Australian inflationary pressures remained subdued in the final three months of 2016 with both headline and core consumer price inflation (CPI) undershooting market expectations.
According to the ABS, headline CPI rose by 0.5% during the quarter, below the 0.7% increase expected. It previously grew by 0.7% in the September quarter.
Despite the weaker-than-expected quarterly figure, the year-on-year rate ticked up to 1.5% from 1.3% in Q3, although it too was below the 1.6% increase expected.
The ABS said that from a year earlier, tradables prices — largely influenced by global forces — rose by 0.1%, well below the 2.1% increase recorded in non-tradables prices — those influenced by domestic factors — over the same period.
Like the headline inflation figure, core inflation also undershot market expectations, rising 0.4% for the quarter against forecasts for an increase of 0.5%
Despite the softer-than-expected quarterly outcome, upward revisions to prior data saw year-on-year rate print at 1.55%, marginally ahead of the 1.5% increase expected. The core inflation figure is of more importance to financial markets given its relationship to movements in Australian interest rates.
While very soft — yet again below the RBA’s 2-3% medium-term core inflation target — it was in line with the most recent forecasts offered by the RBA in its November statement on monetary policy.
Has it really killed off the prospect of any further rate cuts, or is there still a case to ease further?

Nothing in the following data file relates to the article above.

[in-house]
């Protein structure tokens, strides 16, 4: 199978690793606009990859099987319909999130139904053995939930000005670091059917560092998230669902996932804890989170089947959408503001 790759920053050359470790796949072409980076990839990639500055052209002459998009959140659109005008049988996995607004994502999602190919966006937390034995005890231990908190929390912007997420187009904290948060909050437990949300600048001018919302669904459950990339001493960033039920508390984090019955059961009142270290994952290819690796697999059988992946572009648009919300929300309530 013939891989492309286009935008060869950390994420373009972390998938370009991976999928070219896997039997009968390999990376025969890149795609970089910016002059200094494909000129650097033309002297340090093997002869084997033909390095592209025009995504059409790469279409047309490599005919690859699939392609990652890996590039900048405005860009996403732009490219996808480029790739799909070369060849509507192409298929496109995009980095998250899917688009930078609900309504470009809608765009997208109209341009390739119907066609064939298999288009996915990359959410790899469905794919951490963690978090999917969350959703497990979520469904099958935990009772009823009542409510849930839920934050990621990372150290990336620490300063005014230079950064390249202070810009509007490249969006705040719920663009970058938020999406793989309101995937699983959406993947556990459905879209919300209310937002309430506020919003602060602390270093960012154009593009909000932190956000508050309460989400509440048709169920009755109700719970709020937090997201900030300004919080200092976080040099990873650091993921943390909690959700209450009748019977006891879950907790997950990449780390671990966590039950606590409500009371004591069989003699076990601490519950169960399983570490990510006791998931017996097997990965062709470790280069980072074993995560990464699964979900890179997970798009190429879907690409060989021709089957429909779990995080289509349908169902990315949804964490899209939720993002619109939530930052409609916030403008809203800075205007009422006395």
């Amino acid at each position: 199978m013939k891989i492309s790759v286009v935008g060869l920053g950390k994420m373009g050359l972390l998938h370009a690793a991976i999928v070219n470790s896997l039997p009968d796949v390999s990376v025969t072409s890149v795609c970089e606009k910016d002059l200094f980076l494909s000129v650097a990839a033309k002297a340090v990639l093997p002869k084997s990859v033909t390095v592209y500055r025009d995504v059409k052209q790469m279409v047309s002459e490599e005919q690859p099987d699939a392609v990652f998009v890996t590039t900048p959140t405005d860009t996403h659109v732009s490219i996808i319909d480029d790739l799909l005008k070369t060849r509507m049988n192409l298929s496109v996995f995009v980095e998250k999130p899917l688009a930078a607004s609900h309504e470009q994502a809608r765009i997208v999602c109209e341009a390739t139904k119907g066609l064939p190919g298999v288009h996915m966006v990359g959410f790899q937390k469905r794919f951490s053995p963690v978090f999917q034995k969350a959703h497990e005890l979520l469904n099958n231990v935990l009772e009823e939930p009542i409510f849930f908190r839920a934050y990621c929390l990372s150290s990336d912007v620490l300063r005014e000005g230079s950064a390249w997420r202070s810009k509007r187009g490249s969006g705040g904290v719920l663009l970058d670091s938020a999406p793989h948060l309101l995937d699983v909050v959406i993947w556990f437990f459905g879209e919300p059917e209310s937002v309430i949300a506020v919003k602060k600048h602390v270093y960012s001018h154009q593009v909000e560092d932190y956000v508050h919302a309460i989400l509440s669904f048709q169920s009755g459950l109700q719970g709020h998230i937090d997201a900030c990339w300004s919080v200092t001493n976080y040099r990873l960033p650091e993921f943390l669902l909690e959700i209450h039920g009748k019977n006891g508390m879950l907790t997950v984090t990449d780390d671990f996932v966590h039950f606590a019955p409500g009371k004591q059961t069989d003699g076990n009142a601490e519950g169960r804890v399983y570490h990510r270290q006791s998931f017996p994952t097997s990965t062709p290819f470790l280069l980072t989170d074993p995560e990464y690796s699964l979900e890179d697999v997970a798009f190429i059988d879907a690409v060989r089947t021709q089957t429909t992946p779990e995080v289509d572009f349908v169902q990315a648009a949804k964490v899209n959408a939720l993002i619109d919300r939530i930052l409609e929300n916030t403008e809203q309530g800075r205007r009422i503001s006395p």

Here’s what leading Australian economists are saying. We’ve added emphasis in some places.
Jo Masters, ANZ
The inflation data suggest that the sharp disinflationary forces that have been weighing on prices are abating and that inflation is stabilising. Headline CPI was in line with our expectations at 0.5% q/q, while underlying inflation was a touch weaker at 0.4% q/q. This data is consistent with the RBA’s forecast profile and has no immediate policy implication. While the stabilisation in inflation would be welcome, we continue to see inflation running below the policy target band until the second half.
Underlying inflation appears to have stabilised. In six month-end annualised terms, core inflation was 1.7% in Q4 2016, compared with 1.5% in Q2 2016. The average of the two underlying measures rose 0.4% q/q, to be 1.6% higher over the year, while CPI ex volatiles (seasonally adjusted) was a touch weaker, up 0.3% q/q.
The ANZ diffusion index confirms that inflationary pressures remain soft across a wide range of items, with just 37% of items in the basket rising by more than 2.5% annualised – although this was up from 31% in Q3 2016.
Gareth Aird, CBA
CPI figures confirm that the pulse of inflation in Australia remains weak. But inflation picked up a little over H2 2016, albeit that it still sits below the RBA’s target band. The modest 0.4% rise in the underlying rate was a touch below market expectations for a 0.5% rise (CBA in line with consensus). But a small upward revision to the QIII data saw the annual underlying inflation rate print in line with market expectations. More importantly, the annual rate of underlying inflation is right in line with RBA forecasts which, in our view, keeps a rate cut off the table next week.
Smoothing out the bumps shows that underlying inflation was running at an annualised pace of 1.7% over the past two quarters. This looks like a fair approximation of the current inflation pulse. And it is consistent with the tepid pace of wages growth. It does, however, look like the slowdown in inflation has come to an end which supports market pricing that 1½% is the low point for the cash rate.